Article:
Parent involvement helps kids succeed

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It may be difficult for some of us to remember, but there was a time in our lives when we didn’t know everything.

Thanks to teachers, mentors, friends, co-workers and many other generous and helpful individuals, each of us has learned what we needed to know to tackle the challenges that life has placed before us.

For most of us, the toughest challenges probably involved our children, as we struggled to help them succeed in school so they could make their own way in the world.

We learned early on that it paid to be involved in our children’s lives, so we joined the PTA and various booster clubs, signed up to coach athletic teams or volunteered for other activities that allowed us to contribute.

But what if no one had ever encouraged us to get involved or explained how we could contribute? What if there had been no one to show us the ropes?

That was the point of a conference titled Building Bridges to Success that was held Saturday morning at Calhoun Middle School. The conference was presented by community volunteers from a newly formed group called Denton PUENTE — Partners United for Excellence in North Texas Education — and members of the Denton school district and area universities.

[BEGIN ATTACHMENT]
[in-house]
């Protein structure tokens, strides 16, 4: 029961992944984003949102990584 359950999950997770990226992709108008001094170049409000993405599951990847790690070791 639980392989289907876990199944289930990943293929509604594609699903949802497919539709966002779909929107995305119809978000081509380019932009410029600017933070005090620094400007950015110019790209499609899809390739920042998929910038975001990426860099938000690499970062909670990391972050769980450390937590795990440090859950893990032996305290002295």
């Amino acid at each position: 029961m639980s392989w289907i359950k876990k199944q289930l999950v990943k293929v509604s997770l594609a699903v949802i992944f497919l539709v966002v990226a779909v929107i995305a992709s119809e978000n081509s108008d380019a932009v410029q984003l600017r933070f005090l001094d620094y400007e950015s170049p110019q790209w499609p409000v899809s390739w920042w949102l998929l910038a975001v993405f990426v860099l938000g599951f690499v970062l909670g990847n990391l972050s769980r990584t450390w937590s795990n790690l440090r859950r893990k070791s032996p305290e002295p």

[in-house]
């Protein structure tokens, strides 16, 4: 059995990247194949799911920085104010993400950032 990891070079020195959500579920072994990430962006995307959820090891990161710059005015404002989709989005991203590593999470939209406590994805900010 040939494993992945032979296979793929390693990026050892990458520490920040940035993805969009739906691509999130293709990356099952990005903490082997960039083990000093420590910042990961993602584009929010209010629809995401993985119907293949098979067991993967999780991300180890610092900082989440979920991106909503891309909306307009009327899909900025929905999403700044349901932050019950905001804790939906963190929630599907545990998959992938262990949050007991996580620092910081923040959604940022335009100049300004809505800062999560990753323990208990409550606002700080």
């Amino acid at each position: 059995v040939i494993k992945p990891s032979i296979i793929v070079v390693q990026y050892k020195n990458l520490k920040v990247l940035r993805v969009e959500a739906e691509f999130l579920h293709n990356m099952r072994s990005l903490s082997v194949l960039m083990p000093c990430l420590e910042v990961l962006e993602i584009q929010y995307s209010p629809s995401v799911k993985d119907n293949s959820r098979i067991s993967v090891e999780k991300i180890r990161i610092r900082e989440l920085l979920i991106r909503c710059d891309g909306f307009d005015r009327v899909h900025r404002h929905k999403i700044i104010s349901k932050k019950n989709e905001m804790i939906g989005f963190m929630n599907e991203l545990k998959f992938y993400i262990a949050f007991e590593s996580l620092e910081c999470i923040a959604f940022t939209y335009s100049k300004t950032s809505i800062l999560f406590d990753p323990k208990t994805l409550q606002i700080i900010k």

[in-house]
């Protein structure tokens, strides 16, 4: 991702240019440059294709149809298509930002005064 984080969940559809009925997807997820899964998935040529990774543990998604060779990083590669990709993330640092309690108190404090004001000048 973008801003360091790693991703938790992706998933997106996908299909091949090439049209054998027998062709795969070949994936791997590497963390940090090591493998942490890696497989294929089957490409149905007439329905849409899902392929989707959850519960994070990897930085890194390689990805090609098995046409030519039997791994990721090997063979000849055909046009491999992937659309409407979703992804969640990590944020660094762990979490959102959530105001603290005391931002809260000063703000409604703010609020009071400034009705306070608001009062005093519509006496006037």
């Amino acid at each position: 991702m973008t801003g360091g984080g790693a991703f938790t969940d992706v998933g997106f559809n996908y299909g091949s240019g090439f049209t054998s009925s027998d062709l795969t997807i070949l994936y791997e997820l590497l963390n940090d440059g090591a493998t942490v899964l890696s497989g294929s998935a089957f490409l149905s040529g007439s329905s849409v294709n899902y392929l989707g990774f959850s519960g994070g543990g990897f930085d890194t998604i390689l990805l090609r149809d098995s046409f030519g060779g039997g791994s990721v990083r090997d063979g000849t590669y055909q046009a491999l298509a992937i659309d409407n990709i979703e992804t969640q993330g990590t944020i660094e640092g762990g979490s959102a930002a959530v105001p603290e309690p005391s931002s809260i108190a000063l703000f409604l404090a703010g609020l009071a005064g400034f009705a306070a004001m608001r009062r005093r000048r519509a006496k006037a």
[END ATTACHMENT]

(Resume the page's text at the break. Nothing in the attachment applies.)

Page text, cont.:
Parents attended sessions dealing with topics such as bullying, the importance of bilingual education, how to pay for college, immigration, special education and others. A total of 24 sessions held in Spanish and in English were presented during the conference.

“By drawing parents in today, we can help educate them about the importance they play in the success of their children,” said Mia Price, Denton’s school board president.

Teresa Luna Taylor, a bilingual ESL program director, said the group’s goal is to help the community excel by creating leaders, and that began with events like the inaugural conference.

At the end of the conference, parents were asked to submit a survey and provide comments and suggestions expressing their needs. Organizers hope to recruit five to 10 families, organize an academy for parents and build a community infrastructure.

“This is a history-making event. It was the first time we had a conference like this,” said Rudy Rodriguez, a school board member. “This conference was open to all parents, but we were particularly targeting Latino parents.”

The idea makes sense to us. The more parents we can get involved, the stronger our schools, community and families will be, and the more successful our kids will become.

And like we said, there may be a lot of parents out there who want to get involved, but just don’t know how to go about it. Programs like this will not only encourage them to be more active in their children’s schools and activities, but will also provide the direction and support they need to get started and stay involved.

 


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